Why do they call it termination, anyway? It’s like Arnold Schwarzenegger is going to leap out from behind her bookshelf and escort me out of the office in order to make sure I never come back ever again.  Termination.  It’s so morbid. Permanent. No one’s dying here, but in that moment as that word slipped out of her mouth, my world of control fell apart.  My anxiety is under control.  I haven’t had a panic attack in a few months and I rarely have the constant obsessive thoughts that use to keep me up till the early morning hours each night.  But termination?  I can’t be ready.

I looked at her with my best fake smile and said “Sure, of course I’m ready for that.  I’m in such a great place and I’m confident that I am ready to.. ehh, terminate?”  But in my head my mind was coming up with every worse case scenario that could possibly result from this decision.  What if I stop coming and then I have a major life crisis?  Or what if the only reason I have been doing better is because of this safety net that she has provided me?  Or even worse what if I’m actually crazy and she is just using this whole “termination” excuse to get rid of me? I snapped back out of that fear whirlwind to make sure that my smile continued to stay glued to my apprehensive face as she replied, all too cheerfully if I may add, “Great!  Next week will be our last session.”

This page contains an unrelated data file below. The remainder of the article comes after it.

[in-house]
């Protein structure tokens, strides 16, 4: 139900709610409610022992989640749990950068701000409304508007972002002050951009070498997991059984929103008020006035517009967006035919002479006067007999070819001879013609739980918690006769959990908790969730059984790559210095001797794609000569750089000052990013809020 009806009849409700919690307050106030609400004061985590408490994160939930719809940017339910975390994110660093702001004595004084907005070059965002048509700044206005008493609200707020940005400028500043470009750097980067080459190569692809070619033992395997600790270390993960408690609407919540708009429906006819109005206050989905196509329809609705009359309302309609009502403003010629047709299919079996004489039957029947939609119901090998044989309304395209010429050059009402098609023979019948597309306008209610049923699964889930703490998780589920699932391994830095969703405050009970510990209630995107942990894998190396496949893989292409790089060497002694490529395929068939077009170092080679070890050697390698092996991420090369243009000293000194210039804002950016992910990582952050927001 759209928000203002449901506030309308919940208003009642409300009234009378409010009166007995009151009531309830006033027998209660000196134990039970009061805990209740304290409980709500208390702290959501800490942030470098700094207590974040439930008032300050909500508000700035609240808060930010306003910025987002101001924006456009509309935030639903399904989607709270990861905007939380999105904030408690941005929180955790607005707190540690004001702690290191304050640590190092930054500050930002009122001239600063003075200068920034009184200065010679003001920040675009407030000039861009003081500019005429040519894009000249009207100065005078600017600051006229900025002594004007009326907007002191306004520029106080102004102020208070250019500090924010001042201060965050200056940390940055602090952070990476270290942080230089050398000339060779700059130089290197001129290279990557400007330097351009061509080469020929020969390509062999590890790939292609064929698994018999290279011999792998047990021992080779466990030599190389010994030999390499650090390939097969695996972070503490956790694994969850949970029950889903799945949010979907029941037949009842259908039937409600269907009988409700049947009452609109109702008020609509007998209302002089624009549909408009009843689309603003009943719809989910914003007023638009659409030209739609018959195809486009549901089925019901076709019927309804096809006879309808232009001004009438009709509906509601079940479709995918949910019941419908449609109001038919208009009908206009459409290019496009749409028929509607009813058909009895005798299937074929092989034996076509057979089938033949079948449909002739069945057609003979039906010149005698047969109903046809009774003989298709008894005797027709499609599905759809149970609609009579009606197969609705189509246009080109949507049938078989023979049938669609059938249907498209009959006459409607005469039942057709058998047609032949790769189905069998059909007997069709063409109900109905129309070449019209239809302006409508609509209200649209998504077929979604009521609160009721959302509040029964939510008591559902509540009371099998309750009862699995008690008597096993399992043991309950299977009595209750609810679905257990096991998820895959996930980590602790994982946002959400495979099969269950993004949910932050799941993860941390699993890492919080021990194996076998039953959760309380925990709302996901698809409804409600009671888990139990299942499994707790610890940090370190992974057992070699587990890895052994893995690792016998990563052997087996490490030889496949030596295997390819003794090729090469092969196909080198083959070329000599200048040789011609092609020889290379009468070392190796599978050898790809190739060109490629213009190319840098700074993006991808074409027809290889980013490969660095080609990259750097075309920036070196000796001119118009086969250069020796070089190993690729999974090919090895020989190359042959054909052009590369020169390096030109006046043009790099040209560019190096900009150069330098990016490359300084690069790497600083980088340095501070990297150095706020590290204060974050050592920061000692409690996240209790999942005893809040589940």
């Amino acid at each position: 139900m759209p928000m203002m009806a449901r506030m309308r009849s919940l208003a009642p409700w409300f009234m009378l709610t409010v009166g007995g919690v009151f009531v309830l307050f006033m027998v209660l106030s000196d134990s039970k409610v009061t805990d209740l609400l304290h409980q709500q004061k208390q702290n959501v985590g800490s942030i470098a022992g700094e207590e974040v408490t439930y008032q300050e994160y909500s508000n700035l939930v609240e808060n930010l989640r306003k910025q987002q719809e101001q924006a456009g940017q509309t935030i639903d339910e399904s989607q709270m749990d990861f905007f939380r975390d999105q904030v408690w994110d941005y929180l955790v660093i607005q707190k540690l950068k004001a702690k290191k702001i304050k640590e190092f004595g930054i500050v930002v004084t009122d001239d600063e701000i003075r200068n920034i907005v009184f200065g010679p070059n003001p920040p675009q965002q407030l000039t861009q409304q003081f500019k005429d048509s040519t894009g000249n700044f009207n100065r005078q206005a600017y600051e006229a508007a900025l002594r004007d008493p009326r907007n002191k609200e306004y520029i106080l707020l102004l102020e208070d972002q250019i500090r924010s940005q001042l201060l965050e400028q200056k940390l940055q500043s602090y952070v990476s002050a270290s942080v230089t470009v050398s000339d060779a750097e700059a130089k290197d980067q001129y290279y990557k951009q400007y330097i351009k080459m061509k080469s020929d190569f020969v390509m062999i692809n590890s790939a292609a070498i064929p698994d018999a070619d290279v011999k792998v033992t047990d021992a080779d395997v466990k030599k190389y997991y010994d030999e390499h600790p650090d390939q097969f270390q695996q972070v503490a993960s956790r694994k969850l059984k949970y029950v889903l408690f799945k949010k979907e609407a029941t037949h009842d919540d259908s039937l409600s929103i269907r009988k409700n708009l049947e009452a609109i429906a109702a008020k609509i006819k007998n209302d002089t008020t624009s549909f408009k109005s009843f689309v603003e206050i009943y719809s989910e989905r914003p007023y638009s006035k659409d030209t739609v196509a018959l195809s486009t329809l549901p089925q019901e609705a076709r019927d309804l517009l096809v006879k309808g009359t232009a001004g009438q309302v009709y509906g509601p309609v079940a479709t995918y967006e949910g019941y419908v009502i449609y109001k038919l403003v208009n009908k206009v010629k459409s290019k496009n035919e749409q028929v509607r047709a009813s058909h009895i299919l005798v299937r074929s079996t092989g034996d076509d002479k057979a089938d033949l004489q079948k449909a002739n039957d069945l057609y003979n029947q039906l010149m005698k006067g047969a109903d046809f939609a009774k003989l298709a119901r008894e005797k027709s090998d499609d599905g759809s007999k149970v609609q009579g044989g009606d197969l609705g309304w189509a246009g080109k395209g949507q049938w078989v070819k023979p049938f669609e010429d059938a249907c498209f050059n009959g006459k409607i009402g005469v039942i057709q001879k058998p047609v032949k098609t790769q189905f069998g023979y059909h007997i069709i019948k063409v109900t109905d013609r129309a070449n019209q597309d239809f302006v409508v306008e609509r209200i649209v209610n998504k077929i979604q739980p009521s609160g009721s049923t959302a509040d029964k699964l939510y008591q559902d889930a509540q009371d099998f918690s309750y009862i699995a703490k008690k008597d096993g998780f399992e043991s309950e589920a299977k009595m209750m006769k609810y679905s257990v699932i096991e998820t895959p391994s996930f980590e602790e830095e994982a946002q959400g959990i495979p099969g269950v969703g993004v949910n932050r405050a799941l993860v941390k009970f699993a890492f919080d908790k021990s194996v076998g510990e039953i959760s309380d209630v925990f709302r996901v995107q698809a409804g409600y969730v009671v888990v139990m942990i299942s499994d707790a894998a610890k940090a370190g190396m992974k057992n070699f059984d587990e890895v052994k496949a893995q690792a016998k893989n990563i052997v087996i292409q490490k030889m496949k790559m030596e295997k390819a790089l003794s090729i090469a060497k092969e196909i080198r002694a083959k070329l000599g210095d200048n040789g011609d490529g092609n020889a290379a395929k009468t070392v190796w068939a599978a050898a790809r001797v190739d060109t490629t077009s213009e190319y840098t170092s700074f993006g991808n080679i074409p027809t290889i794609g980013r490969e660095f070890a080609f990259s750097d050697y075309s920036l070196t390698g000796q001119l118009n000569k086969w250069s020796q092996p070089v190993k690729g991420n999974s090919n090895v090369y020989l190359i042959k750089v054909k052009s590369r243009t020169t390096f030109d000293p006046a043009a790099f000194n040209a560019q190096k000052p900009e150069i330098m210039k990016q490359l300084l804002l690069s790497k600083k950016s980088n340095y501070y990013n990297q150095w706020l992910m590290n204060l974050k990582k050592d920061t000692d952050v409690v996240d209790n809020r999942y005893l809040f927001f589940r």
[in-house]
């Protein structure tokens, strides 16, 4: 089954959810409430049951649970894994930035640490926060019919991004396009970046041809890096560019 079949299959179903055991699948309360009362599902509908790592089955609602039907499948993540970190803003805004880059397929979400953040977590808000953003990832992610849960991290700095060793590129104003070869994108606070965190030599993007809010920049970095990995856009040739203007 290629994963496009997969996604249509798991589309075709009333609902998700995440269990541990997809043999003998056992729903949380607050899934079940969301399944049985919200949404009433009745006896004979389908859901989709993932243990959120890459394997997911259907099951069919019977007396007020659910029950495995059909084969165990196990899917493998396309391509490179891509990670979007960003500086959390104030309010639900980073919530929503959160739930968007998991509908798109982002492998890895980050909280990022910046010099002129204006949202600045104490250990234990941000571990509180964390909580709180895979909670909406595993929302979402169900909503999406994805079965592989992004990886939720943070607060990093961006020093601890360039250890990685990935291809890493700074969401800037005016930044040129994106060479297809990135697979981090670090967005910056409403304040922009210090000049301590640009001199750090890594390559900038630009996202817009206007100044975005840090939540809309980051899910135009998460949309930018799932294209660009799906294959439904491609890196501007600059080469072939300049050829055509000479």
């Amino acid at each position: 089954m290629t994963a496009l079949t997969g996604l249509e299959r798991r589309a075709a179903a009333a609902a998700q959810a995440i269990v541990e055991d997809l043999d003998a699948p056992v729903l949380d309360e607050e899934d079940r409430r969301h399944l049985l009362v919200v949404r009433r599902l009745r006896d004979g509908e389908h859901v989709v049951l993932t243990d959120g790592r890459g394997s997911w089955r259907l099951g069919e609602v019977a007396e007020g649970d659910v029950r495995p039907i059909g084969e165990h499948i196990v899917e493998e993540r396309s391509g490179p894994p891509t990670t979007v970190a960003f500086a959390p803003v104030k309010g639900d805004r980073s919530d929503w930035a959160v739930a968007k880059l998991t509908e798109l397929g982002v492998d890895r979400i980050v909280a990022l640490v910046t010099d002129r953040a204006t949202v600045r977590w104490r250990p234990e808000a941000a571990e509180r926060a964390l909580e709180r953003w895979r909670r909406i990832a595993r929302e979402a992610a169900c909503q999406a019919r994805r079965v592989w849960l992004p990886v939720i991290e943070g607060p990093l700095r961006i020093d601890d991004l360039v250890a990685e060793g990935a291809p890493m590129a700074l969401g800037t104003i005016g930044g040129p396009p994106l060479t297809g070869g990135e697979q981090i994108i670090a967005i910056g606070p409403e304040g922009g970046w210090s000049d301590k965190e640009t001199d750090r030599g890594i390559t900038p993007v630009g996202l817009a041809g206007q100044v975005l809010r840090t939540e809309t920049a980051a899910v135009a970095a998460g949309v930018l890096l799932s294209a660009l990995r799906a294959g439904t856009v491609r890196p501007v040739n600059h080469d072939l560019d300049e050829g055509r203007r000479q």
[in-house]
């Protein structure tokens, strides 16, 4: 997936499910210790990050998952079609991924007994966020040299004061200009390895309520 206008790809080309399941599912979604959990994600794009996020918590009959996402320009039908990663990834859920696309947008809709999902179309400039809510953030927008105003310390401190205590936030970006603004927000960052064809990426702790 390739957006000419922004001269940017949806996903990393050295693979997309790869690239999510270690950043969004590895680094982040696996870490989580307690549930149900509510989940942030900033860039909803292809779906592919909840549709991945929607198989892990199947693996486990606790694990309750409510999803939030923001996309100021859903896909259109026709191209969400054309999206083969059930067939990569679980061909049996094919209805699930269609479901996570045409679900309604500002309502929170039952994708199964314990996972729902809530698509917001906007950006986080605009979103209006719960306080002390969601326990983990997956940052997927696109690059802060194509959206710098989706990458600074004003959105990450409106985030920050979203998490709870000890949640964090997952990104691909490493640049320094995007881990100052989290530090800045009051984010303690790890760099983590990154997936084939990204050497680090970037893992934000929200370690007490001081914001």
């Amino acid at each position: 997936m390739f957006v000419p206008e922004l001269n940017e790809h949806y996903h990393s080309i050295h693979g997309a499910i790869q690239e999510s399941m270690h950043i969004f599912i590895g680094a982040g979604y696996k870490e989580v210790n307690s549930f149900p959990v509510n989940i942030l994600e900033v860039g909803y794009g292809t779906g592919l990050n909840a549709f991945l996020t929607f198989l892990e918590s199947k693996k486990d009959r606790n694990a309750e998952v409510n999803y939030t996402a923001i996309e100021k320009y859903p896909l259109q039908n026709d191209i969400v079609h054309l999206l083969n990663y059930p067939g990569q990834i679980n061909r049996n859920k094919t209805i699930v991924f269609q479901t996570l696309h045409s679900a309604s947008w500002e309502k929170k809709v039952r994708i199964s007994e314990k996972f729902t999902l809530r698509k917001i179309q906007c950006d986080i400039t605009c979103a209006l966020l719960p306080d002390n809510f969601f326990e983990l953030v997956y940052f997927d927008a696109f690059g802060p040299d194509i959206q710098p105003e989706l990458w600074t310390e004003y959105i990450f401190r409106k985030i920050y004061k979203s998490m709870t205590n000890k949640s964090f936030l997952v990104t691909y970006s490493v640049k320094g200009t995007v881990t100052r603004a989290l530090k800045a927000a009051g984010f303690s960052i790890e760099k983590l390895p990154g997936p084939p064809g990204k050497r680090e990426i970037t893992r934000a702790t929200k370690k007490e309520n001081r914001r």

NEXT WEEK!  Way to really ease me out of this. I only have a week to think of all the possible issues that could possibly arise in the next 20 or 30 years.  I’m sure there are hundreds of traumatic childhood experiences, repressed memories, and defense mechanisms to work through, right?  I kept circling back to the thought that “I thought we really had something special here and you just want to throw it all away in a WEEK!”  Bitch.  Oh, sorry.  “Yes, yes I’m sooooo ready to move on. I can totally take care of myself,” I replied.